Hate Has Flourished In 2 Years Since 'Unite The Right' Rally In Charlottesville

Many lawmakers are only starting to acknowledge how common domestic terror and white supremacy are in the U.S.

Extremism experts and law enforcement alike thought the brutality seen at the “Unite the Right” rally in Charlottesville, Virginia, in August 2017 might signal the beginning of the end for white supremacist movements across the U.S. Instead, hate and white supremacy have been allowed to thrive.

Since throngs of white supremacists and neo-Nazis gathered in Charlottesville for an extremism rally that left one woman dead and dozens of others injured, some participants have faced jail time or lost their jobs. By 2018, even the FBI characterized white supremacist extremism as a just a “medium threat” and said related organizations would fizzle out through “attrition,” leaving only “small cells and lone offenders,” according to leaked documents obtained by The Young Turks.

Yet as certain hate groups dissolved or retreated from public thanks to ongoing efforts by activists and journalists, other white supremacist movements have grown online ― and received a boost from far-right talking heads, news outlets like Fox News, and even the president of the United States. Only now, two years after the rally in Charlottesville, are some people in power starting to acknowledge that domestic terror and white supremacy are problems.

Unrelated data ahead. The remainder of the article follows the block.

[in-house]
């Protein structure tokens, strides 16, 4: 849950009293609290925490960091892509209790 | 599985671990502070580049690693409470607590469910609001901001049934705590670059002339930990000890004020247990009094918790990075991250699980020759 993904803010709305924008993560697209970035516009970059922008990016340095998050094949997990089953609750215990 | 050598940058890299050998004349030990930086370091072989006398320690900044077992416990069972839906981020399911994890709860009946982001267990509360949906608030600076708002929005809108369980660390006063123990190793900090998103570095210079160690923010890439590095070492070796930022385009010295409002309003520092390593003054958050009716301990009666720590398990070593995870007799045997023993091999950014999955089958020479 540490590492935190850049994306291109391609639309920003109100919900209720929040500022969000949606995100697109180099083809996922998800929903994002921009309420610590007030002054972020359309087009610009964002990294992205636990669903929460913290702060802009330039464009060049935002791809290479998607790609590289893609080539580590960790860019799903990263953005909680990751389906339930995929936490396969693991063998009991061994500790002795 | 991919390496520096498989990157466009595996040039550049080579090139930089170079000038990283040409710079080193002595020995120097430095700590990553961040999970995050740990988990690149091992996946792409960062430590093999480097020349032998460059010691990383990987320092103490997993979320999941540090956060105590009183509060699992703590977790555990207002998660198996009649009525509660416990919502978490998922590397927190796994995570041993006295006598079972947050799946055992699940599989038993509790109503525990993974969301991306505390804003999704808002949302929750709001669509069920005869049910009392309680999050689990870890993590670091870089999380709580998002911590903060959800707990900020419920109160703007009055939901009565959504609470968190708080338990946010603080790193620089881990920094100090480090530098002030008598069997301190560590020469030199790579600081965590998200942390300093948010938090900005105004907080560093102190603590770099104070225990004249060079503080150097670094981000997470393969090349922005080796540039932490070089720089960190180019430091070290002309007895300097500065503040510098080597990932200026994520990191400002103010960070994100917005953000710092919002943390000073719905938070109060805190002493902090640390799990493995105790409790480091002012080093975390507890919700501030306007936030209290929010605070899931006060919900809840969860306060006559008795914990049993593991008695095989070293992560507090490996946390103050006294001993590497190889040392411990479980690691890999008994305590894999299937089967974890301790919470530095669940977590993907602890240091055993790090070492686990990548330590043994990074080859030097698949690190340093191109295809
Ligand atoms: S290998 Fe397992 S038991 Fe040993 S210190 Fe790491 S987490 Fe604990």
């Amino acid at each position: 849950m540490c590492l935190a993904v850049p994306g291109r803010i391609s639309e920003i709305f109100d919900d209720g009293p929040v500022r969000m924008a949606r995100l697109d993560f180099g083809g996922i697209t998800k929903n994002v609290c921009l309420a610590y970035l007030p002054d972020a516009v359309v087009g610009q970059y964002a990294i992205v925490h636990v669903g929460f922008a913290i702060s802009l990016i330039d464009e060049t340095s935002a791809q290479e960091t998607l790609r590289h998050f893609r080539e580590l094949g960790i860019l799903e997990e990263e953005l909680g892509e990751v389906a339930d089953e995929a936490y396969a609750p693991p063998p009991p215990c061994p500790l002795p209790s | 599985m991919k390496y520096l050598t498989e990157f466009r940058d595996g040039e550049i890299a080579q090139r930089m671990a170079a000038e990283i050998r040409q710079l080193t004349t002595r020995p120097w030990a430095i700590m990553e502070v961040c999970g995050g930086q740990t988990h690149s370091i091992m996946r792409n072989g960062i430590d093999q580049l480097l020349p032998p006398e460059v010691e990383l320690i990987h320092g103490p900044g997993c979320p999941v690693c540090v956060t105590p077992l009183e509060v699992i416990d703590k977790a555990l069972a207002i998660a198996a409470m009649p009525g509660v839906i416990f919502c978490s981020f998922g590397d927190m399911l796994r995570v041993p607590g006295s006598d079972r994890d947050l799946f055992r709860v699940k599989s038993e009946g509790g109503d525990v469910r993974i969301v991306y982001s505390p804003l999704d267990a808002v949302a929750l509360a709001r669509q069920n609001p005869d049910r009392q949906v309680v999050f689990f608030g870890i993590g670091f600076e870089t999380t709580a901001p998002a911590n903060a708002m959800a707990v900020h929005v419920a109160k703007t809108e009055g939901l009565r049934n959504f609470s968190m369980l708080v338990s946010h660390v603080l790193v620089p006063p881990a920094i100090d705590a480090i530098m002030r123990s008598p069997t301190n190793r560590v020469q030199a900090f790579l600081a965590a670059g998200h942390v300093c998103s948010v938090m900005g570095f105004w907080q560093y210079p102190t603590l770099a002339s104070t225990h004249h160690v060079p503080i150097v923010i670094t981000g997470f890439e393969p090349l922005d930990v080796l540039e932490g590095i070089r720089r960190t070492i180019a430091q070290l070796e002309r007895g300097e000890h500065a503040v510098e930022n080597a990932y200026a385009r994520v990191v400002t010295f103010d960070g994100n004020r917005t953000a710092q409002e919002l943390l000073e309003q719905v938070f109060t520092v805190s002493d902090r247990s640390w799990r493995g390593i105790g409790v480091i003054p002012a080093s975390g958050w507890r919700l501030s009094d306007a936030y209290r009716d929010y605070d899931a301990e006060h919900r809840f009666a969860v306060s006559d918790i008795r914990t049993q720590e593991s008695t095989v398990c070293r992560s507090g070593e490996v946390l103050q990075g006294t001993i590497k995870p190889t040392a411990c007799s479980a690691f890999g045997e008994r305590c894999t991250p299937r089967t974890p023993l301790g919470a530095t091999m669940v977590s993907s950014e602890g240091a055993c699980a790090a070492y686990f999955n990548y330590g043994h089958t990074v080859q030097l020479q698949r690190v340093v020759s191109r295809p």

Acknowledging A Problem

White supremacists have carried out numerous attacks across the globe since that deadly weekend in Charlottesville, often with support or endorsement from their peers online. The killing of a gay Jewish college student in January 2018 was cheered on by a violent neo-Nazi group called Atomwaffen Division, to which the alleged killer subscribed. And after a white supremacist shot and killed 17 people at a high school in Parkland, Florida, people on the message board 4chan celebrated by crafting conspiracy theories and hoaxes to further victimize the students.

Domestic extremists, most of whom are white supremacists, killed at least 50 people in the U.S. in 2018 alone, and since Charlottesville have been tied to a long list of massacres, including those in Pittsburgh; Santa Fe, Texas; Poway, California; Tallahassee, Florida; Jeffersontown, Kentucky; and Aztec, New Mexico.

The frequency of white supremacist attacks has forced Congress — or, at least, the Democratic-led House ― to acknowledge the problem by holding committee hearings on hate, white supremacy and domestic terror, but lawmakers have struggled to put any changes in place that can actually combat the problem. The first such hearing didn’t take place until April of this year, and it was derailed by conservatives questioning whether white supremacist violence was even an issue.

A Nazi flag flies during the “Unite the Right” white supremacist rally in Charlottesville, Virginia, on Aug. 12, 2017.
A Nazi flag flies during the “Unite the Right” white supremacist rally in Charlottesville, Virginia, on Aug. 12, 2017.
Andy Campbell / HuffPost

Violent racism has long been fueled and tacitly endorsed by U.S. politics. Rep. Steve King (R-Iowa), an unashamed white supremacist, still holds a seat in Congress, for example. And Karen Baynes-Dunning, the president of the Southern Poverty Law Center, said Trump’s rhetoric was tied directly to the rise of white nationalist violence.